And what was the crime most associated with stiffer penalties and mandatory prison terms? Consensual drug use–a “crime” that hurts no one but potentially the person who is choosing to imbibe.


Did the criminals think twice before committing their horrific offenses? No, they got busted, and instead of getting a slap on the wrist, are now thrown in the hoosegow with hardened criminals who should be there. This environment hardens the consensual criminal into an actual criminal with a very sore sphincter.


Since California is paying to imprison these tens of thousands of small-town drug users, the state was going broke. So what did we do? We tried to pass the California Prison Population Reduction Act (2008). Which would have reduced sentences, repealed the three-strikes rule, etc. This would have been a sensible response, but would have made politicians who vote for it seem soft on crime. So no go.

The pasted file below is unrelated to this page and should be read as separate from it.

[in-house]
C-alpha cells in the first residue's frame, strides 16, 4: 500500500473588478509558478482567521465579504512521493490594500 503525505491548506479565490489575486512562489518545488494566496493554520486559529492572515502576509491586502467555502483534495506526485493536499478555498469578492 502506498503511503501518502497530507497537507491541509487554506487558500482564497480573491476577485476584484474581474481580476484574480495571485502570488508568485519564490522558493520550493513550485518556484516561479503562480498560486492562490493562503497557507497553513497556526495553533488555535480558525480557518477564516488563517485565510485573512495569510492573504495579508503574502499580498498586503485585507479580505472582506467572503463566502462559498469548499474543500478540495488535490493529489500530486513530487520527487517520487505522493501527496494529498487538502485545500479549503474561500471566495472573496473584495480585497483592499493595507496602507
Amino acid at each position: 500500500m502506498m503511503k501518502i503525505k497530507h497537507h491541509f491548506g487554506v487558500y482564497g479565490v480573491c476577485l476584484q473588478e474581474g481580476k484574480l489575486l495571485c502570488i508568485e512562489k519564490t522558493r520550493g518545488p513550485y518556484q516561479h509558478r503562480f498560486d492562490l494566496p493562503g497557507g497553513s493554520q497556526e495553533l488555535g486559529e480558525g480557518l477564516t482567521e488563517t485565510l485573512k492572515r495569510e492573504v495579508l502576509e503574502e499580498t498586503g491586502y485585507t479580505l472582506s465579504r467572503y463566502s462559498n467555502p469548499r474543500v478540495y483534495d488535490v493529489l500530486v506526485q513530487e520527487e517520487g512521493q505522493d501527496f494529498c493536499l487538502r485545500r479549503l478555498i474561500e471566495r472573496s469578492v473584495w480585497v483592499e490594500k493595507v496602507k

Now the Prison guards, who fear for their lives every day, are trying to give Schwartzenegger the boot.


To the other 49 states … let this be a lesson to you.  Laws are like toothpaste. Easy to squeeze out, hard to suck back in.


  1. Agreed on all counts, my friend. Except for this little teeny part:

    And what was the crime most associated with stiffer penalties and mandatory prison terms? Consensual drug use–a “crime” that hurts no one but potentially the person who is choosing to imbibe.